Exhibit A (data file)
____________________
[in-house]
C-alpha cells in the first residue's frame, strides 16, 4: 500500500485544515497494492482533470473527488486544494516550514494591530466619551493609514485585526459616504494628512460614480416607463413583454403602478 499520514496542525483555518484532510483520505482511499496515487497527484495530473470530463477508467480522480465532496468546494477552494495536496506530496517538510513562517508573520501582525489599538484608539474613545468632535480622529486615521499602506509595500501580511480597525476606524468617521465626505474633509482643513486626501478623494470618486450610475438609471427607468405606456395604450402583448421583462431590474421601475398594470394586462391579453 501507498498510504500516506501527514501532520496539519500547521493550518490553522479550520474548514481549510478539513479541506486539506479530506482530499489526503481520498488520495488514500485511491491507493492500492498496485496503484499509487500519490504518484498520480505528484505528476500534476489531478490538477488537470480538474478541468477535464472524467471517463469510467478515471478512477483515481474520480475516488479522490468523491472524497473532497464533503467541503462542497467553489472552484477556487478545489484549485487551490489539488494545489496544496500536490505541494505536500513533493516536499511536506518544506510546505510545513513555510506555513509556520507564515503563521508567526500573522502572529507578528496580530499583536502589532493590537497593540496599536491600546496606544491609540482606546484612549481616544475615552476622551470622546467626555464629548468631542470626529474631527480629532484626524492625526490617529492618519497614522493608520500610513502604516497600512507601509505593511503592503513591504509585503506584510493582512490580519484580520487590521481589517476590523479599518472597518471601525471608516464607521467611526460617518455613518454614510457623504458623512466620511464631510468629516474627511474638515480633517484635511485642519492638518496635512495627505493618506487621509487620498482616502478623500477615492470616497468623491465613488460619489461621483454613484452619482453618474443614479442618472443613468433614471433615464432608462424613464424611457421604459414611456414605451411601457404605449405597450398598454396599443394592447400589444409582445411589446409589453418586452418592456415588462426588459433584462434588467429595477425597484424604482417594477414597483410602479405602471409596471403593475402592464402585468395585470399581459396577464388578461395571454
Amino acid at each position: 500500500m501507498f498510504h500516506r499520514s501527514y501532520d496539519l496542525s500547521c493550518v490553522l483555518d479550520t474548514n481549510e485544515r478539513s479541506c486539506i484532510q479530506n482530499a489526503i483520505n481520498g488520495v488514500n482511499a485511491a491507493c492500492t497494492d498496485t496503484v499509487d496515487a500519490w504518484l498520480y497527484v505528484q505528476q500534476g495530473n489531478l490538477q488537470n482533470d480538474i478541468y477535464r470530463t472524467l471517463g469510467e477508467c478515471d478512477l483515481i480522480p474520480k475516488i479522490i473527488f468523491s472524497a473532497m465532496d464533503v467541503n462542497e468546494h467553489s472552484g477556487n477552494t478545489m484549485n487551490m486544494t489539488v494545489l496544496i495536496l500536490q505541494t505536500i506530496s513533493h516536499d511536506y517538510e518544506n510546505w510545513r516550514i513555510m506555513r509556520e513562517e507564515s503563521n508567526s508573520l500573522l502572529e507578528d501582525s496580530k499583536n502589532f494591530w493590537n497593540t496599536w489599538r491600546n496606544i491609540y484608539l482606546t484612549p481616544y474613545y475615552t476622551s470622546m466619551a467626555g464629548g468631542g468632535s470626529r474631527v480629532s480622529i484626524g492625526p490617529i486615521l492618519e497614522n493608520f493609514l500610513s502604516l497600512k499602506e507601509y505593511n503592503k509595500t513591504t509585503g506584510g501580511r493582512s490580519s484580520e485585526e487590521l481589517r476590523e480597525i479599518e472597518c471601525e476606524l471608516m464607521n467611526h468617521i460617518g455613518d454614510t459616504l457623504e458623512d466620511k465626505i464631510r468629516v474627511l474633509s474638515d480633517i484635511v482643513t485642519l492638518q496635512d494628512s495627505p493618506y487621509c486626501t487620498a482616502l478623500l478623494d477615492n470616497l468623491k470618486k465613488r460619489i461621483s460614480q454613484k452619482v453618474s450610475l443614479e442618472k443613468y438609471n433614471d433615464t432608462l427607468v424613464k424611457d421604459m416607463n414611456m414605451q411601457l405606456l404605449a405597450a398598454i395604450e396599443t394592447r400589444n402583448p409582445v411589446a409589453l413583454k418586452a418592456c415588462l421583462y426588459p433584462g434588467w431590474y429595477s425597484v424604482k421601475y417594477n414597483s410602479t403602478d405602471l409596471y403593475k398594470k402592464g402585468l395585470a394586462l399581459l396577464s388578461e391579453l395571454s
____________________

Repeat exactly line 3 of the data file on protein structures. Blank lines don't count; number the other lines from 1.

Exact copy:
Amino acid at each position: 500500500m501507498f498510504h500516506r499520514s501527514y501532520d496539519l496542525s500547521c493550518v490553522l483555518d479550520t474548514n481549510e485544515r478539513s479541506c486539506i484532510q479530506n482530499a489526503i483520505n481520498g488520495v488514500n482511499a485511491a491507493c492500492t497494492d498496485t496503484v499509487d496515487a500519490w504518484l498520480y497527484v505528484q505528476q500534476g495530473n489531478l490538477q488537470n482533470d480538474i478541468y477535464r470530463t472524467l471517463g469510467e477508467c478515471d478512477l483515481i480522480p474520480k475516488i479522490i473527488f468523491s472524497a473532497m465532496d464533503v467541503n462542497e468546494h467553489s472552484g477556487n477552494t478545489m484549485n487551490m486544494t489539488v494545489l496544496i495536496l500536490q505541494t505536500i506530496s513533493h516536499d511536506y517538510e518544506n510546505w510545513r516550514i513555510m506555513r509556520e513562517e507564515s503563521n508567526s508573520l500573522l502572529e507578528d501582525s496580530k499583536n502589532f494591530w493590537n497593540t496599536w489599538r491600546n496606544i491609540y484608539l482606546t484612549p481616544y474613545y475615552t476622551s470622546m466619551a467626555g464629548g468631542g468632535s470626529r474631527v480629532s480622529i484626524g492625526p490617529i486615521l492618519e497614522n493608520f493609514l500610513s502604516l497600512k499602506e507601509y505593511n503592503k509595500t513591504t509585503g506584510g501580511r493582512s490580519s484580520e485585526e487590521l481589517r476590523e480597525i479599518e472597518c471601525e476606524l471608516m464607521n467611526h468617521i460617518g455613518d454614510t459616504l457623504e458623512d466620511k465626505i464631510r468629516v474627511l474633509s474638515d480633517i484635511v482643513t485642519l492638518q496635512d494628512s495627505p493618506y487621509c486626501t487620498a482616502l478623500l478623494d477615492n470616497l468623491k470618486k465613488r460619489i461621483s460614480q454613484k452619482v453618474s450610475l443614479e442618472k443613468y438609471n433614471d433615464t432608462l427607468v424613464k424611457d421604459m416607463n414611456m414605451q411601457l405606456l404605449a405597450a398598454i395604450e396599443t394592447r400589444n402583448p409582445v411589446a409589453l413583454k418586452a418592456c415588462l421583462y426588459p433584462g434588467w431590474y429595477s425597484v424604482k421601475y417594477n414597483s410602479t403602478d405602471l409596471y403593475k398594470k402592464g402585468l395585470a394586462l399581459l396577464s388578461e391579453l395571454s